Hot alternative crops for Florida growers


| Peach and pomegranate crops are gaining popularity in the Sunshine State |

CLINT UPDIKE GREW UP in the citrus industry. He’s a grower and caretaker. As president of Altura-based Updike Citrus Services, he caretakes some 2,300 acres of citrus. But an increasing number of growers are trying their hands at other crops.

For Updike, that crop is peaches. He has 40 acres of peaches and 40 acres of citrus. “I decided to take all my eggs out of the basket and spread them around,” he says. “It’s going pretty well. I can’t complain.” He is also caretaking some 400 acres of peaches in Polk and Hillsborough counties through Alturas-based Sunny Florida Peach Company.

For the Weinsteins, the crop is pomegranates. Cindy Weinstein, president of the newly formed Florida Pomegranate Association, says they were looking at a crop that would help them compete with larger growers. “We knew we couldn’t compete … with everything that’s big out there right now,” she explains. “So far it’s easy to grow. We’re treating them sort of like orange trees.” Her and her husband David own Green Sea Farms near Zolfo Springs in Hardee County, where they sell the pomegranate plants.

PEACH CROP PACKS POSITIVE RESULTS

In the last three or four years, there has been new interest in peaches as an alternative crop, says Chris Oswalt, a University of Florida Institute of Food and Agricultural Sciences (UF/IFAS) citrus extension agent for Polk and Hillsborough counties. That has been made possible by the development of new varieties, like UFSun, with lower chill-hour requirements.

At Dundee Citrus Growers Association, a grower-owned cooperative, many of the growers have diversified into peaches, says Steven Callaham, executive vice-president and chief executive officer. “It’s definitely a growing industry,” he says. The Dundee association harvests, packs, markets and ships approximately 300 acres of peaches, growing a portion of it themselves. “It’s exciting because it is something new. It’s a great tasting peach … They’re absolutely delicious.”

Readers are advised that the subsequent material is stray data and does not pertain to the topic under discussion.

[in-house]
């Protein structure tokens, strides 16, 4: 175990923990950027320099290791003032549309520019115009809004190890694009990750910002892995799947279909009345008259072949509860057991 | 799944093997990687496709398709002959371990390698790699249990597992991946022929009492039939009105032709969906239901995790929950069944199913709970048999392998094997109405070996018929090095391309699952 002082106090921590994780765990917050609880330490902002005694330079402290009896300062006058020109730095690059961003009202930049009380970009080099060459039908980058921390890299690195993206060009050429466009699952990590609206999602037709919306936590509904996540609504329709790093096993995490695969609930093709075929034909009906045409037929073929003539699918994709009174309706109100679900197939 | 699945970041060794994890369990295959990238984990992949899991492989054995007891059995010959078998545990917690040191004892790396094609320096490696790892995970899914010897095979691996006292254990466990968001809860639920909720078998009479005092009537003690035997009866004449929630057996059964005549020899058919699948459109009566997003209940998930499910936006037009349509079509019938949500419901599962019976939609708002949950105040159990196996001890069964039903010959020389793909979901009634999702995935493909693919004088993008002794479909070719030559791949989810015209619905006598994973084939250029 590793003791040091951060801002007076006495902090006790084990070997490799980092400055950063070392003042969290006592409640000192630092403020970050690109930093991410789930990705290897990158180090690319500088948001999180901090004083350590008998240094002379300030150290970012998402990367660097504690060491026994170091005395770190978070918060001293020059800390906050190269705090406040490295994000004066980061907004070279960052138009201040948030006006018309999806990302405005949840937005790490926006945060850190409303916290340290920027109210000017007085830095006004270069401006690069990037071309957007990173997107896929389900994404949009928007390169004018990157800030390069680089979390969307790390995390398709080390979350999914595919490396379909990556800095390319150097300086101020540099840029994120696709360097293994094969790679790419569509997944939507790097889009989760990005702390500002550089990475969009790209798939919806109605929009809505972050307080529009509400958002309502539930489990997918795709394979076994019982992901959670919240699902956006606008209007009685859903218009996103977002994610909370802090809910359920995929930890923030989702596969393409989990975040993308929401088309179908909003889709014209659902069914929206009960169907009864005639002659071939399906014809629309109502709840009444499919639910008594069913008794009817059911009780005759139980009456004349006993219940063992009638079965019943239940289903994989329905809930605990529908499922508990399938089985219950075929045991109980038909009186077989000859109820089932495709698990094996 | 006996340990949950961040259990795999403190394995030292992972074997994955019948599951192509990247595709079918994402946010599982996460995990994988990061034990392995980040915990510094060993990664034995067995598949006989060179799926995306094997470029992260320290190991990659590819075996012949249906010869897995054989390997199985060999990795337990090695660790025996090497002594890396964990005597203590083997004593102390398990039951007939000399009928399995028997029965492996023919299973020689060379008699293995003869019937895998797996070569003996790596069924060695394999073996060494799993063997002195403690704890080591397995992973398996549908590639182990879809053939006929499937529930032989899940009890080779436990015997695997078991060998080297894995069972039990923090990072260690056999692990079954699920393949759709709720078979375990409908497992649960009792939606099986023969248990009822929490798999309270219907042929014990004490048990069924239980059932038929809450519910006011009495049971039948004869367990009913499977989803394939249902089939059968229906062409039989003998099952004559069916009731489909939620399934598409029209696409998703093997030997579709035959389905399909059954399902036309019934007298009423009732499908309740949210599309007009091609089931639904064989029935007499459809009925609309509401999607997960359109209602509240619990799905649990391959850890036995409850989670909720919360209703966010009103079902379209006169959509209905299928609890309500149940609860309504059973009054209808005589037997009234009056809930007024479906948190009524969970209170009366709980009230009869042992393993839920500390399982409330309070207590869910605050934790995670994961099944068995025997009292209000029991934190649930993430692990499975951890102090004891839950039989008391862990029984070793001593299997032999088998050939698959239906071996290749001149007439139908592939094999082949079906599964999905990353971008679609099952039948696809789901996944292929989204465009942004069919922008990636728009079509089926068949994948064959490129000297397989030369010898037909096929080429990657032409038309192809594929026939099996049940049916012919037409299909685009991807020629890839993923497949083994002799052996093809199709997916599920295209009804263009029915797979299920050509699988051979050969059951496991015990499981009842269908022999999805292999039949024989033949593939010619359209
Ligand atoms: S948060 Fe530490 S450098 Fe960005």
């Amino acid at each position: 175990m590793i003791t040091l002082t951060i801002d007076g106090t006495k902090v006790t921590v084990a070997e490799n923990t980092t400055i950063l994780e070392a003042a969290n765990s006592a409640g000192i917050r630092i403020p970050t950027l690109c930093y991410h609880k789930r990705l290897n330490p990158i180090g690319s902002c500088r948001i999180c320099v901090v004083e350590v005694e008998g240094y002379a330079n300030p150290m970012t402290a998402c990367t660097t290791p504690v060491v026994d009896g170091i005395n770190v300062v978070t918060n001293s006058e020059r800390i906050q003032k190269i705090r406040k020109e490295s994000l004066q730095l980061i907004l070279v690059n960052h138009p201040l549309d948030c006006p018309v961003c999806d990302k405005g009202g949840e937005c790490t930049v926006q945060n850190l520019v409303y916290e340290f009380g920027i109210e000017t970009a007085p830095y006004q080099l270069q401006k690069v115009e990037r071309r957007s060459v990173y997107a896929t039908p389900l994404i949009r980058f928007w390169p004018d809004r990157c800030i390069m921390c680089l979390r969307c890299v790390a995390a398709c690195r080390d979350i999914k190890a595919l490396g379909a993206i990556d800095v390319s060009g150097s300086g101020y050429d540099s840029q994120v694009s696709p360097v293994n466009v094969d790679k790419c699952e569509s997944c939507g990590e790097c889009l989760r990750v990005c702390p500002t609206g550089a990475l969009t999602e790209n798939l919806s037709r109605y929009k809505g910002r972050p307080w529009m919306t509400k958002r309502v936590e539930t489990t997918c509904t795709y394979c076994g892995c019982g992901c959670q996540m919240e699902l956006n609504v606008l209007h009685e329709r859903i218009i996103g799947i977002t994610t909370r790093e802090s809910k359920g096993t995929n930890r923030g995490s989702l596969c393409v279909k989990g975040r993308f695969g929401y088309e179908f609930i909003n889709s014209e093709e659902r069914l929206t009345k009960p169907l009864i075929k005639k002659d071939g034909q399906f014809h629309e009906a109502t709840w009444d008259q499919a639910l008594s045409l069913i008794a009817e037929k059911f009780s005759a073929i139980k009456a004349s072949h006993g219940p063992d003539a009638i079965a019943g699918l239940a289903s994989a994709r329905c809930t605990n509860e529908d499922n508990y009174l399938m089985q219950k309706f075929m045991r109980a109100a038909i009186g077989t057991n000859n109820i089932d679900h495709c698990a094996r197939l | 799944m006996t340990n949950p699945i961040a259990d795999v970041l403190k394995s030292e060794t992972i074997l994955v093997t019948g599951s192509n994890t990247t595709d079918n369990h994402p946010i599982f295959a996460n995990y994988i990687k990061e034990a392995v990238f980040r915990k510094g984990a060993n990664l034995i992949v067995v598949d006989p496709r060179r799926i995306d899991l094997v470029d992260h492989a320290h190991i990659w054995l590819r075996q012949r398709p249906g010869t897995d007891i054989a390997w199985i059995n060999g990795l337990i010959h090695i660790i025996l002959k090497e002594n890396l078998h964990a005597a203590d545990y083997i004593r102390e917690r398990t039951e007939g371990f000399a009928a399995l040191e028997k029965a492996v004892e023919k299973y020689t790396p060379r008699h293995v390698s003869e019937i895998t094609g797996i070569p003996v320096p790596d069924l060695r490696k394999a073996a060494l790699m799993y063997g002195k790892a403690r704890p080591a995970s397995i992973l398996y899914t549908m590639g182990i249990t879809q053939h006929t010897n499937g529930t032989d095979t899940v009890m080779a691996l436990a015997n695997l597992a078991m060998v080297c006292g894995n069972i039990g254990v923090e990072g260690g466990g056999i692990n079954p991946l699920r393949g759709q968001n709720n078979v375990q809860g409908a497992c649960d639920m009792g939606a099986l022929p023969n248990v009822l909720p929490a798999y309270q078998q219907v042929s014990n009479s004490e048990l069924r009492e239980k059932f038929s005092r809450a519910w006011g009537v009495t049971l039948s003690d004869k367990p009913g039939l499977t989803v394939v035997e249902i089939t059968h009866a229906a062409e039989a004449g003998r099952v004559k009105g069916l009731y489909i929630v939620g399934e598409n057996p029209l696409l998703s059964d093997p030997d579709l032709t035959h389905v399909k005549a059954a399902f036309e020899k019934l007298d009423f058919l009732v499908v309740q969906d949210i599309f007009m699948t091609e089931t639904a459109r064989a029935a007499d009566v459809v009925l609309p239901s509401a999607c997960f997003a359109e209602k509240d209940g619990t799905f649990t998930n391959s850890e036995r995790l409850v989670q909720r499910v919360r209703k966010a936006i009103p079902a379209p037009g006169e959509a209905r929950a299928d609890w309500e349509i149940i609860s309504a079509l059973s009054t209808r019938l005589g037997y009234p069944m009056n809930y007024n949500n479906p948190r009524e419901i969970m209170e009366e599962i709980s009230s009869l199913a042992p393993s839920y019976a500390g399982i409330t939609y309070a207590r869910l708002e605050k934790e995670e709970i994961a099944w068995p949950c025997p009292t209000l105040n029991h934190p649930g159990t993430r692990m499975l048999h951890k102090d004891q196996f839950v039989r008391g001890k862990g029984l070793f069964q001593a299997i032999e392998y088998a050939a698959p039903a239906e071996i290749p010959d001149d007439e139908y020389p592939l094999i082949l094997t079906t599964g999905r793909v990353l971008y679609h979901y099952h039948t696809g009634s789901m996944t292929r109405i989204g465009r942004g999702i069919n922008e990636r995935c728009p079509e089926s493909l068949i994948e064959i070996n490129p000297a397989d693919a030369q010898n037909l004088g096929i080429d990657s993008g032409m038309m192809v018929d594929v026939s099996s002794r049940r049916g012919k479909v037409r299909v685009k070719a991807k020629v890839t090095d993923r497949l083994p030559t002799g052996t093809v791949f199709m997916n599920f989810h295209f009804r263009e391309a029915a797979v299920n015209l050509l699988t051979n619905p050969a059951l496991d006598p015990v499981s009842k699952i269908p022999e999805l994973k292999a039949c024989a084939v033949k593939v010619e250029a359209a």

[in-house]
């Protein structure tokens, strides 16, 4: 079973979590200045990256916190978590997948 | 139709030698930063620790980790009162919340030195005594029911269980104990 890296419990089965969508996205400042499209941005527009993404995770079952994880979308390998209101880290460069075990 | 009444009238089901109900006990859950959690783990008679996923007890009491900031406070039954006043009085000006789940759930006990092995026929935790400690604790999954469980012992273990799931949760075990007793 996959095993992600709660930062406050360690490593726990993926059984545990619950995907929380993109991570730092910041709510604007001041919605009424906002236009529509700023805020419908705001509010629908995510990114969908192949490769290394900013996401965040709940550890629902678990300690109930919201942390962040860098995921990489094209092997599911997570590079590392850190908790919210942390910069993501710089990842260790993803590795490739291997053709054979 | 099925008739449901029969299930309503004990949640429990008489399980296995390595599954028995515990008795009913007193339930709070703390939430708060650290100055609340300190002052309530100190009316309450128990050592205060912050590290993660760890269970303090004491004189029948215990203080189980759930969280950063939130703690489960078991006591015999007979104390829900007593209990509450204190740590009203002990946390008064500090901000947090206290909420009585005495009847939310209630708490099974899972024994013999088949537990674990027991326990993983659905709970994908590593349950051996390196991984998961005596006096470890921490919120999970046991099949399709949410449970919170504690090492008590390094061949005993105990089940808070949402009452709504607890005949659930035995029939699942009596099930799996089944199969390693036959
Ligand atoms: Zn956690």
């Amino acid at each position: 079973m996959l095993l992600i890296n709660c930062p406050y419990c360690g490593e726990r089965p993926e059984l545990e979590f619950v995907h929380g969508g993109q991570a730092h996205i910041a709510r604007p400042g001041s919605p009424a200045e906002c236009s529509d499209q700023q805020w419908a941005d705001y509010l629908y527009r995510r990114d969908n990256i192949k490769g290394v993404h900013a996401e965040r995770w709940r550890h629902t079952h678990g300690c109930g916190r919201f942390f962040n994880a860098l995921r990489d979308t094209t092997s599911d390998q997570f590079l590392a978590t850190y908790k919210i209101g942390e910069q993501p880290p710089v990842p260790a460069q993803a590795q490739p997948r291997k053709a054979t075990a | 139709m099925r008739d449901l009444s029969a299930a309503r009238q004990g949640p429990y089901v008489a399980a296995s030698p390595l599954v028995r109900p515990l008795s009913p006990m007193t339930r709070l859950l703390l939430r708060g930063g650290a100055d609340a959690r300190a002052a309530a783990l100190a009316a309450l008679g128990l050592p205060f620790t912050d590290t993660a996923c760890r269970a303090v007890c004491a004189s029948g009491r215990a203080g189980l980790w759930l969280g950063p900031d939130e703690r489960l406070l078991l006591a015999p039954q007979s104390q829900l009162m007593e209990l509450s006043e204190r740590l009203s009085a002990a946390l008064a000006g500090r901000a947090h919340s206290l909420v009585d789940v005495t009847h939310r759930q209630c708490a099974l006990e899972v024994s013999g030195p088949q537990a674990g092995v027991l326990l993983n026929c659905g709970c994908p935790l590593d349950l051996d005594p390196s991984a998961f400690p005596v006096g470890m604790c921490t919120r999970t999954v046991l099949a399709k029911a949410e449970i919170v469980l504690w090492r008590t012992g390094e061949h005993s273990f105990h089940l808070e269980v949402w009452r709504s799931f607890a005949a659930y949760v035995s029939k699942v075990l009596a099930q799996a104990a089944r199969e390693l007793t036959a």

Callaham says growers wanted to explore other types of crops and found peaches matured when they had labor and resources available, enabling them to offer a new product to existing customers. “It’s not to replace citrus by any means,” Callaham adds.

Florida’s low-chill peaches are expected to hit the market in March through May, offering fresh peaches to consumers when they wouldn’t ordinarily have any. The hope is that growers could then command higher prices, maybe double the 80 to 90 cents a pound Georgia growers receive. They would still have to cover production costs.

“We’re currently conducting research on that,” says Dr. Mercy Olmstead, a stone fruit extension specialist for UF/ IFAS in Gainesville. “There is demand from several packers and shippers throughout the state,” Dr. Olmstead says. “They continue to tell me there’s good demand throughout Florida and it’s starting to expand throughout the southeastern United States.”

Yet experts says it’s harder to grow peaches than oranges. Dr. Olmstead described it this way: Two growers see an insect in their orchard before their planned fishing trip. The citrus grower would go fishing and take care of it later; the peach grower would take care of the insect first. Because of the rinds, sucking insects can penetrate the thin skin of the peach more easily than citrus, so more sprays are required. “It’s high maintenance. You can’t let things lie in the peach orchard,” she says, adding growers can expect a learning curve. “There’s a lot more time and care that goes into a peach orchard.”